Turn your child into a maths magician?

Coping With Maths Anxiety
How to calm the storm! Helping your child cope with Maths Anxiety.
Last week we looked at maths anxiety, and saw that this is a very real thing. Children that suffer from maths anxiety, react to maths in much the same way as someone with a phobia reacts to spiders.

So as a parent what can you do to help your child with math anxiety?

1. Know what Maths Anxiety is:

It is anxiety about their ability to do maths, regardless of their skills. This can be caused by:

  • Slower performances than other children in their class

  • Insufficient or inappropriate instruction by the teacher (especially a teacher who may not feel confident in their own maths skills)

  • History of failure or bad experiences with maths

  • Culture, gender and stereotypes

  • A math''s disability such as dyscalculia

  • 2. Know what Maths Anxiety ISN''T:

    This is not a disability, this is a fear, a phobia and they can work through this.

    3. Prevent Maths Anxiety:

    This is about maintaining a positive maths environment.

  • Know your own attitude about maths: If you have a prejudice against maths it will show. Avoid telling your child "I can''t do math" or "I can''t help". Telling your child you can''t do maths gives them permission not to be successful.

  • Display positive attitudes about Maths: Telling your child that math may not always be easy but they can do it, is much better.

  • Celebrate small gains

  • What is the teacher''s reaction in class towards mistakes-is it an environment where mistakes are encouraged as part of the learning process? This is super important in understanding your child''s fear about maths.


    Don''t look at the maths, DO the maths-especially if they are finding it difficult.
    Don''t over-emphasis mistakes-some of the greatest learning happens in the mistakes we make.

    In order to build a foundation that helps grow your child''s confidence, your child first needs to learn solid math fundamentals-Maths Basic facts!

    Use StayOnTrack''s daily worksheets! Build a strong foundation for your child! www.stayontrack.co.nz. Share us with your friends!

    If your child is getting frustrated then go back to what they know, for example recite the 1''s, 5''s or 10 timetables.
    Remind them that once, they did not know this but now they do and they can learn this next set too. It''s all about practice!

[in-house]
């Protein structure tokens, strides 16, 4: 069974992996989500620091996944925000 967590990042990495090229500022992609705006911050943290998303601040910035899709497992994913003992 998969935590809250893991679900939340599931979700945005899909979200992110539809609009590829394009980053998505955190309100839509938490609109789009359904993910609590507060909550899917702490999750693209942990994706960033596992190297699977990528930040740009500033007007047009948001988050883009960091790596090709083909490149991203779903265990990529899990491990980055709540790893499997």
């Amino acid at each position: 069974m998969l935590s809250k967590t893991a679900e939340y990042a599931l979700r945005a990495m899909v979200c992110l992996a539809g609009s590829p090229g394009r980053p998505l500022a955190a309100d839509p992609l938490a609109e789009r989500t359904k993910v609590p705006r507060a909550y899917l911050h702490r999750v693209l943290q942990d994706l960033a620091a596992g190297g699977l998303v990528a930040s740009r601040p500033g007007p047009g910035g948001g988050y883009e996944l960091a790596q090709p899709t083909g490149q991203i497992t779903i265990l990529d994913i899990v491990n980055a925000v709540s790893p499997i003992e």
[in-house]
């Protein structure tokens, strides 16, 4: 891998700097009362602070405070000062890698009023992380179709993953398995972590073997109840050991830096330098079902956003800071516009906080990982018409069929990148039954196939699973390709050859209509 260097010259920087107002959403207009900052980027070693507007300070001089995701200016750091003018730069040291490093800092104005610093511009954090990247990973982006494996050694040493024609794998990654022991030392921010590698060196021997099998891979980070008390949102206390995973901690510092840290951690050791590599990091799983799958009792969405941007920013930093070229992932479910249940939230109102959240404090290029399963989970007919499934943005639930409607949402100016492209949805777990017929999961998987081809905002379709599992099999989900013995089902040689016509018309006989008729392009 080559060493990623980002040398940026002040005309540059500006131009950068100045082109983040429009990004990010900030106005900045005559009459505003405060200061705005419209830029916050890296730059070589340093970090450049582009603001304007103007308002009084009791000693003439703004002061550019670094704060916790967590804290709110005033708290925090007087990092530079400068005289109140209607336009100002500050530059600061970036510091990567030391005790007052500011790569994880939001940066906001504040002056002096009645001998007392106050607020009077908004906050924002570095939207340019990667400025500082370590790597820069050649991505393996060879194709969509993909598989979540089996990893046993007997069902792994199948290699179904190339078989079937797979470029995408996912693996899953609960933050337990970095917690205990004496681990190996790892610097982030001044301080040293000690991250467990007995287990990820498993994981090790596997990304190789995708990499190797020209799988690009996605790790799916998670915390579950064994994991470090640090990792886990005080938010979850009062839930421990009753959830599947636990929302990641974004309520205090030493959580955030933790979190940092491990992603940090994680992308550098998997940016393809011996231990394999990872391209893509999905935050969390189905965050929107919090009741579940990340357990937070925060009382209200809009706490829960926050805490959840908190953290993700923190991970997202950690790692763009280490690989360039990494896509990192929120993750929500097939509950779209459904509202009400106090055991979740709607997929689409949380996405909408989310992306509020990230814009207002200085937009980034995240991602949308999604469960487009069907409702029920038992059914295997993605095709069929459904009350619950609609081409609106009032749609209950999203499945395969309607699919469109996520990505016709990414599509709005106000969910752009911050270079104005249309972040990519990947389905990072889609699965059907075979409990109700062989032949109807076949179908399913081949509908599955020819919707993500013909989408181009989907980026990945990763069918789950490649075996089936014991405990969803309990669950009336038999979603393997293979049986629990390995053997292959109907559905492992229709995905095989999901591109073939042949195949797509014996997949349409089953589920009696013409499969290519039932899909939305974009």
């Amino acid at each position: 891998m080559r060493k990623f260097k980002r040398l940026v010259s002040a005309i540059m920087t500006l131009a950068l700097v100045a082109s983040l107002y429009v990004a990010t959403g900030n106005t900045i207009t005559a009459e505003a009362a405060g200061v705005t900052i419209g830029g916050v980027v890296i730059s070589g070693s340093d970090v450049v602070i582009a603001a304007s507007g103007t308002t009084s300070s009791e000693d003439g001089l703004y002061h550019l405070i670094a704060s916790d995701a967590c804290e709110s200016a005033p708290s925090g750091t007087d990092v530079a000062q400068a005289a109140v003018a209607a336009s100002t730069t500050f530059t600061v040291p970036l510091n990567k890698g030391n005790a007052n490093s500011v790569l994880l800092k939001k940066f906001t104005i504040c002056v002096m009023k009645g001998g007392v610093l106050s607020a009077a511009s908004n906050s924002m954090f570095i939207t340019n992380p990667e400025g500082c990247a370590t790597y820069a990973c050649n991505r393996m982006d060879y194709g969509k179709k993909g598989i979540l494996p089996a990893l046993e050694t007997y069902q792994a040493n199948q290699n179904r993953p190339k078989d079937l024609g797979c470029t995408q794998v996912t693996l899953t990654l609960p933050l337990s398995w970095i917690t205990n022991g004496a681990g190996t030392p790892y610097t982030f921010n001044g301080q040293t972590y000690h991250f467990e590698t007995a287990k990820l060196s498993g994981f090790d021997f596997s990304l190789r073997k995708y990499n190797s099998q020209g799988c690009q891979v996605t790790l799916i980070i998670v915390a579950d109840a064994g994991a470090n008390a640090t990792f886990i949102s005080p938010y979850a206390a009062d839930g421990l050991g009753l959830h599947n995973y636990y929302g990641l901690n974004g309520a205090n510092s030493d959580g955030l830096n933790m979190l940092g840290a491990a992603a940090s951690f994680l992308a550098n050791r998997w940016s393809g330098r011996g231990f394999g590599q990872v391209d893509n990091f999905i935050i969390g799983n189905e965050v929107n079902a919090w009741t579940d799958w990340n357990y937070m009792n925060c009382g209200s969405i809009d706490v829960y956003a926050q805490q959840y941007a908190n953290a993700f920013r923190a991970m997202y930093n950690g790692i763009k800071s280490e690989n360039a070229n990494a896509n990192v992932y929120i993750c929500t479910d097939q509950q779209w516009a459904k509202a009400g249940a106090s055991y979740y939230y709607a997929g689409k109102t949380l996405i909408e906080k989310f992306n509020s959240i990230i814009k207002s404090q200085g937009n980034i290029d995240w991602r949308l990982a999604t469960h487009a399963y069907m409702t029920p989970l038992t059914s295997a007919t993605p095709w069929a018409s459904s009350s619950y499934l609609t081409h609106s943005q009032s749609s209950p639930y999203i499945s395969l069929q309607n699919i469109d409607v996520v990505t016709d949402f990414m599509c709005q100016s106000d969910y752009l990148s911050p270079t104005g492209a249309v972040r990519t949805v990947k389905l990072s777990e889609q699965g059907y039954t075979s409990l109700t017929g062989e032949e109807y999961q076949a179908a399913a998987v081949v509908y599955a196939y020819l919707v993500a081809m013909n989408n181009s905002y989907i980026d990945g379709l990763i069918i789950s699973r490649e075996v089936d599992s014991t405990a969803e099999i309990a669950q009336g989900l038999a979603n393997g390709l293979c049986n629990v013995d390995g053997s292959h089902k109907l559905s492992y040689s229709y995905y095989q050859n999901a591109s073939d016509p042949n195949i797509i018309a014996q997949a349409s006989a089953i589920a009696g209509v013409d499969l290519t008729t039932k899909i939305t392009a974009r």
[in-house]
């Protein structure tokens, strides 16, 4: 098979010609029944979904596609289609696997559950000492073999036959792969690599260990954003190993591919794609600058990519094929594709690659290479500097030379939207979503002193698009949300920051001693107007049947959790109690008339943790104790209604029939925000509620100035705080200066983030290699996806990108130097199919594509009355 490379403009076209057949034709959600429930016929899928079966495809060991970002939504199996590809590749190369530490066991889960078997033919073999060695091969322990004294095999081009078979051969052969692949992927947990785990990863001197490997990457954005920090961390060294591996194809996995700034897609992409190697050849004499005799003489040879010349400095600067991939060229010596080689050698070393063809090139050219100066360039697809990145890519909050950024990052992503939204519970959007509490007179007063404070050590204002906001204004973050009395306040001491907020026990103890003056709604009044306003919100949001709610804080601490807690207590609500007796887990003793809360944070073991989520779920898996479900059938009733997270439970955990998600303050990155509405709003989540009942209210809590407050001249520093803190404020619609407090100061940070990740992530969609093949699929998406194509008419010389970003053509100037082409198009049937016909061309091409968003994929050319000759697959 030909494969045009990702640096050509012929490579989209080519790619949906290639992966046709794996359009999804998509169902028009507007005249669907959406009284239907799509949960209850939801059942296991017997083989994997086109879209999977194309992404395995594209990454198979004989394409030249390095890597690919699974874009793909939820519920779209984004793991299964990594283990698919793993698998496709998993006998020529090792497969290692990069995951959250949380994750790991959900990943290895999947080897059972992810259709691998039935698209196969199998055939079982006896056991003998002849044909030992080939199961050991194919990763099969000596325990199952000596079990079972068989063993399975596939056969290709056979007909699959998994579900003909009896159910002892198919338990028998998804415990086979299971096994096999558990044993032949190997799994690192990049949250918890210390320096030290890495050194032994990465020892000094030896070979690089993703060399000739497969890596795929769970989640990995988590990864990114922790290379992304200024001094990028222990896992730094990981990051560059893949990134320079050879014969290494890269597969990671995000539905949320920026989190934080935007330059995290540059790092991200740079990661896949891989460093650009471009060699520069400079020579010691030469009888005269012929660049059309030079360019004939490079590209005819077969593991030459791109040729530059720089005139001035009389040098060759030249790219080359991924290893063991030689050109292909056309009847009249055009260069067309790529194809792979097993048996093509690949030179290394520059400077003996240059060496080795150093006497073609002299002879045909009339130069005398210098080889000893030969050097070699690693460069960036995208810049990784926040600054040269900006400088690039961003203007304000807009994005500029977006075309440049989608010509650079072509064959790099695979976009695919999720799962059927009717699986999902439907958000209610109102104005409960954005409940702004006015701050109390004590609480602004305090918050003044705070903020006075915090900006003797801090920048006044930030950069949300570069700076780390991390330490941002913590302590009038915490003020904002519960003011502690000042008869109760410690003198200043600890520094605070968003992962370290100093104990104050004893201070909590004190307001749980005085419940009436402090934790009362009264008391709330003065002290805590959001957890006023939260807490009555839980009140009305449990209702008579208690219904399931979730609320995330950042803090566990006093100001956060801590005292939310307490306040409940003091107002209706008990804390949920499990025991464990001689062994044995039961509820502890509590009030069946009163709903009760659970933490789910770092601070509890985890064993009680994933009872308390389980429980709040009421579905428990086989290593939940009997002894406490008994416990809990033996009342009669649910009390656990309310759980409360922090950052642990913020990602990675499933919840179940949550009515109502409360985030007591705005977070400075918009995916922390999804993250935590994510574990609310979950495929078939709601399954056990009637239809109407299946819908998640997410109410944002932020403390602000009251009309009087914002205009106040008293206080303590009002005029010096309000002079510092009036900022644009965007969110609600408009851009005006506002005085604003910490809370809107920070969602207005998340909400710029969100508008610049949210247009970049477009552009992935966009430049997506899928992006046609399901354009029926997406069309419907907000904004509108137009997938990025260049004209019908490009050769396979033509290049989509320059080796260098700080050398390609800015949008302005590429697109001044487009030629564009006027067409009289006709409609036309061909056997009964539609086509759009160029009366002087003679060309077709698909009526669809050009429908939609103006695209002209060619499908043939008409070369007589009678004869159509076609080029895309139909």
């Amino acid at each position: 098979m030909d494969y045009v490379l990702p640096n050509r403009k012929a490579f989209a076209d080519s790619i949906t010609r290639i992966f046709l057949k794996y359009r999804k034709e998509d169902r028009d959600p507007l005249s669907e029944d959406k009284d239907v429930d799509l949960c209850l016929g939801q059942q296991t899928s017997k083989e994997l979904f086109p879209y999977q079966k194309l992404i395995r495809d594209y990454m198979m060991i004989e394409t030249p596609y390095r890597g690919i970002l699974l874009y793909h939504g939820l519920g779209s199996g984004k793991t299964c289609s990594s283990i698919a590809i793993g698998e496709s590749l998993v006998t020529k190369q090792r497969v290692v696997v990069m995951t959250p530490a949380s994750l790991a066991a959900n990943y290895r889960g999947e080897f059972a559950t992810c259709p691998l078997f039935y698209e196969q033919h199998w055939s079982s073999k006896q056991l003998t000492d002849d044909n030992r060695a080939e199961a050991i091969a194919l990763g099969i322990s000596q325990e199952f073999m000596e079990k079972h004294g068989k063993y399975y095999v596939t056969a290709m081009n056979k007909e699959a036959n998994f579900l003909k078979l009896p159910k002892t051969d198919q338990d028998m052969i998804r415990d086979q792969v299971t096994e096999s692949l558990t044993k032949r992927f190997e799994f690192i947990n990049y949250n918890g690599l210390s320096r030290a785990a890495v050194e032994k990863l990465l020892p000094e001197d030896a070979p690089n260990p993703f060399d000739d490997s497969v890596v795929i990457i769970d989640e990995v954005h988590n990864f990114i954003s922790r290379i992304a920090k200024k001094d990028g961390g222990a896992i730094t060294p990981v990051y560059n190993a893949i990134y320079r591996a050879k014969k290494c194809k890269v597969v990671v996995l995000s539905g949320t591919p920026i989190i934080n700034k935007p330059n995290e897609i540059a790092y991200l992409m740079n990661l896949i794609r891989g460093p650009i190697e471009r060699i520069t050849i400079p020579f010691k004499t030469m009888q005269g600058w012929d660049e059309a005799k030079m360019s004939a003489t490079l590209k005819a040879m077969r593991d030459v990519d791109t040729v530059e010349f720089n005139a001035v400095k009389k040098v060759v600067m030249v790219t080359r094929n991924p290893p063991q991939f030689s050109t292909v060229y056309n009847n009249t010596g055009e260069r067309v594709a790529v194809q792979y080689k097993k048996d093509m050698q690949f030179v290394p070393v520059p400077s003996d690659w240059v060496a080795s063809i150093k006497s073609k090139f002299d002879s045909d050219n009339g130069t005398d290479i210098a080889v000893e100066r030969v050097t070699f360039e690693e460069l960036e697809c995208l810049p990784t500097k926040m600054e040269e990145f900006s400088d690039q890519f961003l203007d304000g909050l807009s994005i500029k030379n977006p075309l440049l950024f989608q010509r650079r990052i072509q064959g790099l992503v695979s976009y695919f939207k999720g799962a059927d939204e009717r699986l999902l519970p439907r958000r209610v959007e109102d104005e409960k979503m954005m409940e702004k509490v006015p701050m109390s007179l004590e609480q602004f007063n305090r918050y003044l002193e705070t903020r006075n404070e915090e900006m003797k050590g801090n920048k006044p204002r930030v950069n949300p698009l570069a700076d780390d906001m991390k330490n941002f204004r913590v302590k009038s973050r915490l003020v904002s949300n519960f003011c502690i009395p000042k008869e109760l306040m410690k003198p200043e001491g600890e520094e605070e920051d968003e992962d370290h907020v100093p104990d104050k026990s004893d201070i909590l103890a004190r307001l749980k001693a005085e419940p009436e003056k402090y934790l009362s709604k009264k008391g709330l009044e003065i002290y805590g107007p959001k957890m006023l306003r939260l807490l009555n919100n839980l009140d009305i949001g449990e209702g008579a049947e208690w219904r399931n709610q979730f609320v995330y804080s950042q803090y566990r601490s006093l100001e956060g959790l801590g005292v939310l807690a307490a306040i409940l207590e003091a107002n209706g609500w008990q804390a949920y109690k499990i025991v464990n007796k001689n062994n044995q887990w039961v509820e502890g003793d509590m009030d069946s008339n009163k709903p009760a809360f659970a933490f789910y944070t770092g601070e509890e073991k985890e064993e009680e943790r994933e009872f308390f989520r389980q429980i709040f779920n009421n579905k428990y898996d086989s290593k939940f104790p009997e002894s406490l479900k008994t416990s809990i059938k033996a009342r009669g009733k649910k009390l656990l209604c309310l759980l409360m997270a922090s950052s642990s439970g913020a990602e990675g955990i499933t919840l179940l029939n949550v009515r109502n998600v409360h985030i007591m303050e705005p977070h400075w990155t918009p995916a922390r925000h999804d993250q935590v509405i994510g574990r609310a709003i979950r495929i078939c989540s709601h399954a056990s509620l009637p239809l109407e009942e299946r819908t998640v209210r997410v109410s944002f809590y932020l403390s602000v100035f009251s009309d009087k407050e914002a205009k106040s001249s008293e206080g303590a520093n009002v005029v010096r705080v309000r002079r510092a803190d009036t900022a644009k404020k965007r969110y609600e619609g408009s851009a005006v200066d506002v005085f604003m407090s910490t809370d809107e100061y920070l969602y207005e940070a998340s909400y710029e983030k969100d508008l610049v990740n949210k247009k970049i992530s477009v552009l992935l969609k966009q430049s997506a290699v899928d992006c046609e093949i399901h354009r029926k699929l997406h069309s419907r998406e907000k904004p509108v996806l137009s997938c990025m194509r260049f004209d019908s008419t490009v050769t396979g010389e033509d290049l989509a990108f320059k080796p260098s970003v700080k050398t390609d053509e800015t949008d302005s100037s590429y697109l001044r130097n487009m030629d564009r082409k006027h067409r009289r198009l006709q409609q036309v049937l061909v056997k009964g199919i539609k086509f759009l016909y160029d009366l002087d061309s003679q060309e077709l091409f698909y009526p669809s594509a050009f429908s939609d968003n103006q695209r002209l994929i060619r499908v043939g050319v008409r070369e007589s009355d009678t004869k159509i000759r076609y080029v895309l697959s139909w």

5.Show how maths works in everyday life- shopping, banking, groceries and travelling, all use maths and are skills they will need and use.

    6.Play Games: There are lots of fun games that teach and strengthen maths skills: Yahtzee, Battleships, Chess or Connect, Monopoly, Life, Blink, Lego, Uno, Jigsaw puzzles, and Sudoku- just to name a few.
    (Check out my article next Wednesday about Games and what skills they teach our children!)
    Family Games Night Rock- and you are also spending valuable time with your children so put those phones down!

    7.Take the emphasis off from Tests! Tests are a part of school but they are not the ultimate goal.
    Tests can be terrifying for a child that suffers from math anxiety.
    The goal is to learn math so they use it in their life.

    8. Have children write down their feelings about math-let them offload their feelings and fears.

    9. Reaffirm their self-worth: Children with math anxiety feel helpless and hopeless; they wonder ''what''s the point''? Some children may act up in maths class because they would rather been seen as the naughty kid than the ''dumb'' kid.
    This is very distressing and frustrating to you, as the parent.
    Reaffirm their self-worth by stating why they will do well, for example, "I am a student who......has been practicing my maths facts" etc

    10. Know when to get help: sometimes Maths Anxiety can be mixed in with a maths disability, if you are concerned it is more than anxiety, then talk privately with the teacher and see how the school can help you.

    StayOnTrack''s next Wednesday Wisdom is going to focus on the different stages within our schools; we will start with the Emergent Stage and move right through to the Advanced Proportional Part Whole Stage.
    I will explain what these are, what your child is expected to be able to do at these stages and how you can help.

    I am also going to include a great article on fun games and how they help our children learn maths!

    StayOnTrack Limited 2014